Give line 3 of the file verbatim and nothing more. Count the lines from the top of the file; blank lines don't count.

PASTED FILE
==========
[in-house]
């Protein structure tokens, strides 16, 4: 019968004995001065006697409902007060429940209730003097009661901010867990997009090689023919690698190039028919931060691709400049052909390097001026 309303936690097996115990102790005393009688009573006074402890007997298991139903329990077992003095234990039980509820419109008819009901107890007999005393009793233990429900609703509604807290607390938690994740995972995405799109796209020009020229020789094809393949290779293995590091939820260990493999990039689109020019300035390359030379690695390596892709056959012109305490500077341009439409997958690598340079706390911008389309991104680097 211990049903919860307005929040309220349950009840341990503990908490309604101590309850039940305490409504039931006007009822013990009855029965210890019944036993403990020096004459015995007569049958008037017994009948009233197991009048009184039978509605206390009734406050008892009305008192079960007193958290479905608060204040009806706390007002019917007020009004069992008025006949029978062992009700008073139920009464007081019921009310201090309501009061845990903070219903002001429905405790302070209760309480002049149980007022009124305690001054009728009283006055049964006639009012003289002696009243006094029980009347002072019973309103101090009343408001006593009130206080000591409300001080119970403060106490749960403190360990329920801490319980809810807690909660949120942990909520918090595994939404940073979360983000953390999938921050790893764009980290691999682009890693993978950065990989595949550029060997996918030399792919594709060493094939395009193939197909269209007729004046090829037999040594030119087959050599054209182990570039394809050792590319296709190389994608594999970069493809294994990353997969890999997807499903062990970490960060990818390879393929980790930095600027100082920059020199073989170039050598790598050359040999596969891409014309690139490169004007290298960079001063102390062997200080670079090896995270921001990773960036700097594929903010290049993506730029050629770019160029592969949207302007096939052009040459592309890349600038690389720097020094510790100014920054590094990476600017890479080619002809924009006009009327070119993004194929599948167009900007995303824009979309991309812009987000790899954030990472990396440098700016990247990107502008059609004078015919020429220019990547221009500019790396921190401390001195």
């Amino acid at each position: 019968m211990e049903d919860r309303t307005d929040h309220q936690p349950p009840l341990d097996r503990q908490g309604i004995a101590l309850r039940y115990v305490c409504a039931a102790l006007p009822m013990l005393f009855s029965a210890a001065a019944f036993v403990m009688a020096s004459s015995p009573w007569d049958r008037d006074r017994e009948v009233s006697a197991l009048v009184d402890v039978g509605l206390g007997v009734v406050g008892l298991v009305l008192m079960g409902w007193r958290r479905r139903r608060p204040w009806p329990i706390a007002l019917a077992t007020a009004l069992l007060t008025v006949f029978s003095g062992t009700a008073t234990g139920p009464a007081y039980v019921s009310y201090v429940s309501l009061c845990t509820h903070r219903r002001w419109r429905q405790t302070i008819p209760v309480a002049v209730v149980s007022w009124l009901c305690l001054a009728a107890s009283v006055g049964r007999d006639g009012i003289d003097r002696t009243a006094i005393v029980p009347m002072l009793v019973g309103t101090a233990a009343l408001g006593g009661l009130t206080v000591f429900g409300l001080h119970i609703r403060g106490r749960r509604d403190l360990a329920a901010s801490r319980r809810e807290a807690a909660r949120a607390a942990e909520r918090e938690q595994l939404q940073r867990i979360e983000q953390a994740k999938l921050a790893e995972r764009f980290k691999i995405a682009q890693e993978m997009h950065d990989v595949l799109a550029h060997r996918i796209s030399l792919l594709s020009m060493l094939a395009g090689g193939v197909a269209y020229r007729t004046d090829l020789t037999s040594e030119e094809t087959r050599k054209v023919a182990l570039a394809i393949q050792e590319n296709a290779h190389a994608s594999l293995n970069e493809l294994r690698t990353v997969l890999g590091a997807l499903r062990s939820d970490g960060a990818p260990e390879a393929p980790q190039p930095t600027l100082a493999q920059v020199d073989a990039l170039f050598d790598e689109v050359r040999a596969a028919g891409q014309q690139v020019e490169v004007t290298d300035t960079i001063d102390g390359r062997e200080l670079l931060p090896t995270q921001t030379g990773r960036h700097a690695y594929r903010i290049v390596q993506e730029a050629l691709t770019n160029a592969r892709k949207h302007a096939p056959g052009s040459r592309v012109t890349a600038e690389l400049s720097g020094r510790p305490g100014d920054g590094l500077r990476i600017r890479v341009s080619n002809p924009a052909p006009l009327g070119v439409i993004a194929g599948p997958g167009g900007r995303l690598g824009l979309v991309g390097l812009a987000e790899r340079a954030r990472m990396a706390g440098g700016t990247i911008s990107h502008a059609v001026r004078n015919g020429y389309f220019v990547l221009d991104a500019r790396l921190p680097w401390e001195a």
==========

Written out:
């Amino acid at each position: 019968m211990e049903d919860r309303t307005d929040h309220q936690p349950p009840l341990d097996r503990q908490g309604i004995a101590l309850r039940y115990v305490c409504a039931a102790l006007p009822m013990l005393f009855s029965a210890a001065a019944f036993v403990m009688a020096s004459s015995p009573w007569d049958r008037d006074r017994e009948v009233s006697a197991l009048v009184d402890v039978g509605l206390g007997v009734v406050g008892l298991v009305l008192m079960g409902w007193r958290r479905r139903r608060p204040w009806p329990i706390a007002l019917a077992t007020a009004l069992l007060t008025v006949f029978s003095g062992t009700a008073t234990g139920p009464a007081y039980v019921s009310y201090v429940s309501l009061c845990t509820h903070r219903r002001w419109r429905q405790t302070i008819p209760v309480a002049v209730v149980s007022w009124l009901c305690l001054a009728a107890s009283v006055g049964r007999d006639g009012i003289d003097r002696t009243a006094i005393v029980p009347m002072l009793v019973g309103t101090a233990a009343l408001g006593g009661l009130t206080v000591f429900g409300l001080h119970i609703r403060g106490r749960r509604d403190l360990a329920a901010s801490r319980r809810e807290a807690a909660r949120a607390a942990e909520r918090e938690q595994l939404q940073r867990i979360e983000q953390a994740k999938l921050a790893e995972r764009f980290k691999i995405a682009q890693e993978m997009h950065d990989v595949l799109a550029h060997r996918i796209s030399l792919l594709s020009m060493l094939a395009g090689g193939v197909a269209y020229r007729t004046d090829l020789t037999s040594e030119e094809t087959r050599k054209v023919a182990l570039a394809i393949q050792e590319n296709a290779h190389a994608s594999l293995n970069e493809l294994r690698t990353v997969l890999g590091a997807l499903r062990s939820d970490g960060a990818p260990e390879a393929p980790q190039p930095t600027l100082a493999q920059v020199d073989a990039l170039f050598d790598e689109v050359r040999a596969a028919g891409q014309q690139v020019e490169v004007t290298d300035t960079i001063d102390g390359r062997e200080l670079l931060p090896t995270q921001t030379g990773r960036h700097a690695y594929r903010i290049v390596q993506e730029a050629l691709t770019n160029a592969r892709k949207h302007a096939p056959g052009s040459r592309v012109t890349a600038e690389l400049s720097g020094r510790p305490g100014d920054g590094l500077r990476i600017r890479v341009s080619n002809p924009a052909p006009l009327g070119v439409i993004a194929g599948p997958g167009g900007r995303l690598g824009l979309v991309g390097l812009a987000e790899r340079a954030r990472m990396a706390g440098g700016t990247i911008s990107h502008a059609v001026r004078n015919g020429y389309f220019v990547l221009d991104a500019r790396l921190p680097w401390e001195a």